In my study, recent recordings that were made between 2004 and 2012 serve as a supplement and a basis for comparison with Gundlach's recordings, bringing it up to the present day.26 To distinguish it from Gundlach's “old recordings” from the early 1960s, my own recordings are referred to as “new recordings” in the following text. The demand from the 1960s that the speakers should be "born in the respective recording location, grown up in it and not have been absent from it for long",27 could not always be fulfilled for the new recordings, as some sources have changed their place of residence. A total of 20 test persons from ten locations were recorded, whose geographical location should enable the statements of the older research literature on the word geography of Mecklenburg-Western Pomerania to be checked. These places are in ← 75 | 76 → mainly in today's Ludwigslust-Parchim district or the former GDR districts of Schwerin-Land (Banzkow, Demen, Rastow, Sukow, Tramm), Parchim (Kossebade) and Ludwigslust (Menkendorf). In order to provide a view of the wider environment of the conditions in central Mecklenburg, individual locations further away were also included in the analysis (e.g. Bützow, Rostock, Wismar).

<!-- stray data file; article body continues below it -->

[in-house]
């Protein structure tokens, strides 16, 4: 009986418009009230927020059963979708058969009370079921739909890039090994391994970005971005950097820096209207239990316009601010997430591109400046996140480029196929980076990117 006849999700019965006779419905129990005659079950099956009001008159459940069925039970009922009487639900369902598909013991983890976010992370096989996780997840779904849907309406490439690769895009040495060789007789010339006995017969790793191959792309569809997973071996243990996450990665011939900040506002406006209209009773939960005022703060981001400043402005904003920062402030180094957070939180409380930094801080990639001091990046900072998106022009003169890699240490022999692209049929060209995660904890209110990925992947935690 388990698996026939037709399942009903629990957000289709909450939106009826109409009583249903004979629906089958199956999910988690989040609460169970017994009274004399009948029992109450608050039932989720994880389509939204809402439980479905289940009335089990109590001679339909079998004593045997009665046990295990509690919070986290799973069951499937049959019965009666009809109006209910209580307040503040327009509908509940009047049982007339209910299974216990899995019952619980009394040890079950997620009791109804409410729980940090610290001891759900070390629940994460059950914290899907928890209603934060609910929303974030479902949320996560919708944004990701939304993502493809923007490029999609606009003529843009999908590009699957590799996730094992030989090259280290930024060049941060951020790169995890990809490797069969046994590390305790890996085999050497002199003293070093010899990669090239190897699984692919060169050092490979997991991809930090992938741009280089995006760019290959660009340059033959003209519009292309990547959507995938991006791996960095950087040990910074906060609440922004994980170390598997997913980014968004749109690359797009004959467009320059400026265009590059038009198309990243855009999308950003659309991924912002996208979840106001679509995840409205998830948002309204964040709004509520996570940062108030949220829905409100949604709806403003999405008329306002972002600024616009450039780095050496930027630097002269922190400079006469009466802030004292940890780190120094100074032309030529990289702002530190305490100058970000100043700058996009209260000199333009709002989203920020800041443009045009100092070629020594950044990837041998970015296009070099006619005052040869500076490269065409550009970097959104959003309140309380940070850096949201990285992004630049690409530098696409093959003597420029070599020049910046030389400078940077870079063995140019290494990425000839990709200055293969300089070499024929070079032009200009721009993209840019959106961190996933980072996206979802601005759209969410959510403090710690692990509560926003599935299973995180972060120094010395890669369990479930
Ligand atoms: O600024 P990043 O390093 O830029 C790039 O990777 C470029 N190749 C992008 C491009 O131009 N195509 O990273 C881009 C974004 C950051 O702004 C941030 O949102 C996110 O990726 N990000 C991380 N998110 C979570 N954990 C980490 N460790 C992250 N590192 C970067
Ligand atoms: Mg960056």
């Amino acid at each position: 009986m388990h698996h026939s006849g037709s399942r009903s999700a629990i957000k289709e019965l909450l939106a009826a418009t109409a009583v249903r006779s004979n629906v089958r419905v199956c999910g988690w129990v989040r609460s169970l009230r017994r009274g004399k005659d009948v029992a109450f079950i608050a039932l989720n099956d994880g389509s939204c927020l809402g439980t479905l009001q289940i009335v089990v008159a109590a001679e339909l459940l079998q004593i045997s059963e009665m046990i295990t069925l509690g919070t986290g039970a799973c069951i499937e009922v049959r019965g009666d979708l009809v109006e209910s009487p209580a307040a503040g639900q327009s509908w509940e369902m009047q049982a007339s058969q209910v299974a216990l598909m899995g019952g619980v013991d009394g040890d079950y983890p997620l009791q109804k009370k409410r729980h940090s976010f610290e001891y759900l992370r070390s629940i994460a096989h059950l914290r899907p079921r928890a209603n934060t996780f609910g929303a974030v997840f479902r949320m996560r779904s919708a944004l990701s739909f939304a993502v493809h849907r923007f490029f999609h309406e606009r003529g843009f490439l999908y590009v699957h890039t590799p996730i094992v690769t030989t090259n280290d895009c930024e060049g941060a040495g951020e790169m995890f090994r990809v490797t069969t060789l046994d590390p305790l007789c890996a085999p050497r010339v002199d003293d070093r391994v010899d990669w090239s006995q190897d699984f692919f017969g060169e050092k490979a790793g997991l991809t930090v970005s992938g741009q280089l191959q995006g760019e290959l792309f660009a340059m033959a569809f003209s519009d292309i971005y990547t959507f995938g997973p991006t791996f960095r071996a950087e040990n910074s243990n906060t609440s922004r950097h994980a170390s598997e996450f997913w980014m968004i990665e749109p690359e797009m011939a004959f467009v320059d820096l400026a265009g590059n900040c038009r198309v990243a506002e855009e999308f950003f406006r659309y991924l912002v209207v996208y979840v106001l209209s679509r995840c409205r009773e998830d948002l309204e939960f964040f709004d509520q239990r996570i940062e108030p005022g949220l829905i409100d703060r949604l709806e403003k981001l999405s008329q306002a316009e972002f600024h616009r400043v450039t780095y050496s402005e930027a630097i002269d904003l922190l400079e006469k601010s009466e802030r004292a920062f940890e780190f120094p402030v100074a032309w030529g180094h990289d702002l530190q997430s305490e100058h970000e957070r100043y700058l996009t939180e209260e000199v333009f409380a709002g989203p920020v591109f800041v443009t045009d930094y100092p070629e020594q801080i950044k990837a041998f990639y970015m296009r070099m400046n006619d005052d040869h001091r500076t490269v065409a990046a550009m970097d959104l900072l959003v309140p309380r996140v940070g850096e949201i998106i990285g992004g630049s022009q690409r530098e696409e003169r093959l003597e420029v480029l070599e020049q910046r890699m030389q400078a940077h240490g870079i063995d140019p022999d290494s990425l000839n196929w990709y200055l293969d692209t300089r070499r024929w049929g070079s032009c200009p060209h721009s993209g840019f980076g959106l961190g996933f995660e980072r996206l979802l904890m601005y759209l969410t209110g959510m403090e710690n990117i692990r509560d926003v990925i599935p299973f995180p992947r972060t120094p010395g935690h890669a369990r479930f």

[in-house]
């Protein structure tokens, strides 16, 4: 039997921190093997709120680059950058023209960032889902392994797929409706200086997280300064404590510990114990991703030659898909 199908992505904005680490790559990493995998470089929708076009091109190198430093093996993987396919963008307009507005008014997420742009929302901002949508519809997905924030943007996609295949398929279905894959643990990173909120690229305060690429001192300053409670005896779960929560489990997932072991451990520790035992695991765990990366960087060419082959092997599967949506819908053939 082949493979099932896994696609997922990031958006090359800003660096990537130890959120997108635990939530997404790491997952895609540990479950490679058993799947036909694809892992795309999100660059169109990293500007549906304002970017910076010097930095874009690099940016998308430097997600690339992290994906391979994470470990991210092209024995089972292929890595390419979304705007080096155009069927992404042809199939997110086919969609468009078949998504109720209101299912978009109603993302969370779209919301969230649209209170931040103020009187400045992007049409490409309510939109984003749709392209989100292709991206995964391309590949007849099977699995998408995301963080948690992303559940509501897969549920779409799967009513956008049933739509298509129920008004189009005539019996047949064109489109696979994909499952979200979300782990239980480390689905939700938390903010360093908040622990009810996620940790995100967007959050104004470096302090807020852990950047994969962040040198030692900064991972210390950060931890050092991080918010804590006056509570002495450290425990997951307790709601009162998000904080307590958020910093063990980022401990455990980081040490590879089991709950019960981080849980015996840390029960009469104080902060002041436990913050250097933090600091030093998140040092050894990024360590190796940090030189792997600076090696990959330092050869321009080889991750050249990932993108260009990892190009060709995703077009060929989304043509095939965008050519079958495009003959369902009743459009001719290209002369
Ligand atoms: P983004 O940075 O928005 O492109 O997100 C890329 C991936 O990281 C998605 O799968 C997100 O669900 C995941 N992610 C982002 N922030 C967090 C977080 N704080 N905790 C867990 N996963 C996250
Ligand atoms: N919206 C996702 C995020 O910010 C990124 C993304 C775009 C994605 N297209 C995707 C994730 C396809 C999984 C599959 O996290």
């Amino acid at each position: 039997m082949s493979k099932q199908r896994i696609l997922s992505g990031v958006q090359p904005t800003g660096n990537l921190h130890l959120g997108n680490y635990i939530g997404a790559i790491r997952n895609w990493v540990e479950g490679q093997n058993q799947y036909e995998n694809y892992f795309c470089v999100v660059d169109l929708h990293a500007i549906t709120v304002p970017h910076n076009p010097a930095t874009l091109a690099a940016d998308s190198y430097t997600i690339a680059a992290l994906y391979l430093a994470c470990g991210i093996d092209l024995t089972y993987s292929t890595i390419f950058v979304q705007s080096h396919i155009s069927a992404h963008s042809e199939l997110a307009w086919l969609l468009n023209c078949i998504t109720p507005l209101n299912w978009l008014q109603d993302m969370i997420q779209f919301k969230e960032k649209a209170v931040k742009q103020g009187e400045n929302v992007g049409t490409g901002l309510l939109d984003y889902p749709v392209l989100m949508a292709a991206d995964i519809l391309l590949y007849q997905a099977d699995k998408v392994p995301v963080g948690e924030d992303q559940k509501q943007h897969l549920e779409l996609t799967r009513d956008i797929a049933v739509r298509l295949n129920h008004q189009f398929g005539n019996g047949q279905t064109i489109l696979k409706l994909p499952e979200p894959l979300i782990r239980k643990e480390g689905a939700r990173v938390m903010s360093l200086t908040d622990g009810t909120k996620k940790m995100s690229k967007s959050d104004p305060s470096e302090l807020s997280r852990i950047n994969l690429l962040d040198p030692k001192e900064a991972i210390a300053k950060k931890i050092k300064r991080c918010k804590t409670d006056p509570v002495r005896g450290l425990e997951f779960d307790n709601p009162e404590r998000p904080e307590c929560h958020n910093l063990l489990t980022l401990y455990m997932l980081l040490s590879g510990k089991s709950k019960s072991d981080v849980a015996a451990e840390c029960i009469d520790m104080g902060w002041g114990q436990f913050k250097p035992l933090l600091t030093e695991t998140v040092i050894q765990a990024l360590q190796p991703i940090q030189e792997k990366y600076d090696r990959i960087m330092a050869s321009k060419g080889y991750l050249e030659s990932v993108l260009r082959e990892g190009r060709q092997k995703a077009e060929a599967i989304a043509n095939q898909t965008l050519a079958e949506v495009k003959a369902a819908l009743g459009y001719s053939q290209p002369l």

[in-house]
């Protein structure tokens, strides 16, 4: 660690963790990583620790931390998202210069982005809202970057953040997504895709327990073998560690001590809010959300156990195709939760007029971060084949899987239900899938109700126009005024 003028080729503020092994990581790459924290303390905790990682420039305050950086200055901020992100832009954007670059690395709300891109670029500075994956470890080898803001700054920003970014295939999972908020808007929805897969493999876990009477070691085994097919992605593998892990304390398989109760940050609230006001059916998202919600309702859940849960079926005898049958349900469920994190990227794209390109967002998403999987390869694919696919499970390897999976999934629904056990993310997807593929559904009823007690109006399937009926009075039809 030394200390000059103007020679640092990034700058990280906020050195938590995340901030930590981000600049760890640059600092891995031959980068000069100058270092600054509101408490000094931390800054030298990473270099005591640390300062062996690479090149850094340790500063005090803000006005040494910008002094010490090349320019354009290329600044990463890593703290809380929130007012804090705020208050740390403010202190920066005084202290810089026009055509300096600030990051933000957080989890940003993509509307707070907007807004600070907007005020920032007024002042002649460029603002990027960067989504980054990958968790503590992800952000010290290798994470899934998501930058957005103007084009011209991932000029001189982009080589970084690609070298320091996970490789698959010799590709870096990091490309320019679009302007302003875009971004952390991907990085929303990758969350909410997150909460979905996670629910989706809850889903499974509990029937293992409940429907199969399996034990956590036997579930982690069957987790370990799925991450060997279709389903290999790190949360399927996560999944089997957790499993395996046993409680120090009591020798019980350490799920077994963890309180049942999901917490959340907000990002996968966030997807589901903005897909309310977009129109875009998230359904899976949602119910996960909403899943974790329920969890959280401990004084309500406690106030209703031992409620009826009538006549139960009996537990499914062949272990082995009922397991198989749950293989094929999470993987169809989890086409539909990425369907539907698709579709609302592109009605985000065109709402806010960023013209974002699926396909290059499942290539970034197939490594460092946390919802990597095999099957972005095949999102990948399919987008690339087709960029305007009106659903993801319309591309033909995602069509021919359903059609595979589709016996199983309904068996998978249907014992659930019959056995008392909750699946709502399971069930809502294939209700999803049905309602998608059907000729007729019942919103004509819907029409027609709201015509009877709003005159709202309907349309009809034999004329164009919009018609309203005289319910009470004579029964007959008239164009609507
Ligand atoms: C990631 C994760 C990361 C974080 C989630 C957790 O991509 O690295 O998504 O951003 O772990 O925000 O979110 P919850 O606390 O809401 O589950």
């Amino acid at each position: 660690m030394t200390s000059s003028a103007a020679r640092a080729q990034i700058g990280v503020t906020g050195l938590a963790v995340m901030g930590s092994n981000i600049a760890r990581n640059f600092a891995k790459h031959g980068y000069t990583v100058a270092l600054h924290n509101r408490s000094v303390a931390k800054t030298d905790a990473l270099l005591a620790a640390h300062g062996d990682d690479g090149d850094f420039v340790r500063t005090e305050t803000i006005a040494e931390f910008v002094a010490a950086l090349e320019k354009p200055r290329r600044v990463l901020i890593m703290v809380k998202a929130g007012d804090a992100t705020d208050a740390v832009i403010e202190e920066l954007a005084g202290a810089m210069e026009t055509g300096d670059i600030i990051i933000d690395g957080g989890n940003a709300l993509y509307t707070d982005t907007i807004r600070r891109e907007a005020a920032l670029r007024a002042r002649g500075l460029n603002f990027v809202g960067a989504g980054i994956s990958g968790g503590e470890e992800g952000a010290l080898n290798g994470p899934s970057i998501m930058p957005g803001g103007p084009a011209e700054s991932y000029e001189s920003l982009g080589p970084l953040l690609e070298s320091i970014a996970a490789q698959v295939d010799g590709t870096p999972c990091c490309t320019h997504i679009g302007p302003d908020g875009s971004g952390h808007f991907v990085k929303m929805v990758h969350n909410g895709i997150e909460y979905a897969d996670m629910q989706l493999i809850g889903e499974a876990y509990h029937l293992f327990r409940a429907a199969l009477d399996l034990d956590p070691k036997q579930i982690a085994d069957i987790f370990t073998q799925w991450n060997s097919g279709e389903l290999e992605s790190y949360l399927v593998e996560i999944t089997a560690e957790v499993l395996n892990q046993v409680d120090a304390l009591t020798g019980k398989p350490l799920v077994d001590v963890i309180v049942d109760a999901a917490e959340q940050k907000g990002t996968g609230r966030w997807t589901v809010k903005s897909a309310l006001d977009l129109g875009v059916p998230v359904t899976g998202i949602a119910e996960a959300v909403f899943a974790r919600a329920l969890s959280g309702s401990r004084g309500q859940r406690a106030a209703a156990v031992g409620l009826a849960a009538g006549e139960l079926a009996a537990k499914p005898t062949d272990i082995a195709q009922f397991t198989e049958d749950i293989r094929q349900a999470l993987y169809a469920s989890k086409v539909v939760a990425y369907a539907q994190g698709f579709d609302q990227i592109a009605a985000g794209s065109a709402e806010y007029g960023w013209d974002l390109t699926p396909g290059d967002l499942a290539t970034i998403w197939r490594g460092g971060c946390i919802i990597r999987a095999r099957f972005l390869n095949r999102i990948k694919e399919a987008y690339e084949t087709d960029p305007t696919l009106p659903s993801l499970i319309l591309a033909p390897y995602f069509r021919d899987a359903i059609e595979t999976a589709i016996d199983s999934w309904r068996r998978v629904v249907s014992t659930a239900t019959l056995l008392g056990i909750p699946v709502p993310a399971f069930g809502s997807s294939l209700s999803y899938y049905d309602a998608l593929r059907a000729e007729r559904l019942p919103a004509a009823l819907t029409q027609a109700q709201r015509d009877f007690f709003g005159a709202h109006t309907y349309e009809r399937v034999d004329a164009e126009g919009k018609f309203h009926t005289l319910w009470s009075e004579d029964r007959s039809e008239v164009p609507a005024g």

The majority of my test subjects were born and raised at the respective admission location. This is especially true for the records from Demen, Kossebade, Tramm and Menkendorf. The places Bützow, Rastow, Rostock, Banzkow and Wismar were also recorded, but restrictions apply here: The speaker from Bützow now lives in Demen, the Wismar in Crivitz, the two people recorded in Rostock grew up and speak in Gnoien and Bad Doberan therefore also not the Rostock dialect, the Rastower speaker originally comes from Goldenstädt, which is close to the recording location, and the Banzkower has lived in Sukow for fifty years, where his wife, who is also recorded, comes from. This means that the usual local dialect cannot be recorded in all cases, but the change of location allows statements to be made about the extent to which the relocations have influenced these test subjects in their speech behavior. In addition to the recordings mentioned, two people were recorded who live on the western border of the Mecklenburg dialect area, one of which comes from the Lübeck district of Schlutup and has also spent her entire life there, the other lives in Woltersdorf in Lower Saxony (Duchy of Lauenburg) and in grew up close to the Mecklenburg border.